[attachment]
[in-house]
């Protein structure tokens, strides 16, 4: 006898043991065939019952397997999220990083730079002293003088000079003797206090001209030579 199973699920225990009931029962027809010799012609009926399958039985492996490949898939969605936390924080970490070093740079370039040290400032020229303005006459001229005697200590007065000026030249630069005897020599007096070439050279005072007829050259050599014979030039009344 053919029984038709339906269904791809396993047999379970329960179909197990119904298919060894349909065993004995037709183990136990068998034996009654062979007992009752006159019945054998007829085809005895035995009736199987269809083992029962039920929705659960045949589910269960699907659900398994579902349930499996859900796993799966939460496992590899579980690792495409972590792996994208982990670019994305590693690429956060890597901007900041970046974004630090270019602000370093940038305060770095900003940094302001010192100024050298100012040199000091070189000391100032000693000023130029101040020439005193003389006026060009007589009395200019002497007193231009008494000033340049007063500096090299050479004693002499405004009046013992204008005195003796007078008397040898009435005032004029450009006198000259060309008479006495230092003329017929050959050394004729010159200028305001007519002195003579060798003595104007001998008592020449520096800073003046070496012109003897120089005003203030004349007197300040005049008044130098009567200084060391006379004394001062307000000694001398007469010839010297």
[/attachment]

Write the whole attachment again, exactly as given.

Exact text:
[in-house]
């Protein structure tokens, strides 16, 4: 006898043991065939019952397997999220990083730079002293003088000079003797206090001209030579 199973699920225990009931029962027809010799012609009926399958039985492996490949898939969605936390924080970490070093740079370039040290400032020229303005006459001229005697200590007065000026030249630069005897020599007096070439050279005072007829050259050599014979030039009344 053919029984038709339906269904791809396993047999379970329960179909197990119904298919060894349909065993004995037709183990136990068998034996009654062979007992009752006159019945054998007829085809005895035995009736199987269809083992029962039920929705659960045949589910269960699907659900398994579902349930499996859900796993799966939460496992590899579980690792495409972590792996994208982990670019994305590693690429956060890597901007900041970046974004630090270019602000370093940038305060770095900003940094302001010192100024050298100012040199000091070189000391100032000693000023130029101040020439005193003389006026060009007589009395200019002497007193231009008494000033340049007063500096090299050479004693002499405004009046013992204008005195003796007078008397040898009435005032004029450009006198000259060309008479006495230092003329017929050959050394004729010159200028305001007519002195003579060798003595104007001998008592020449520096800073003046070496012109003897120089005003203030004349007197300040005049008044130098009567200084060391006379004394001062307000000694001398007469010839010297």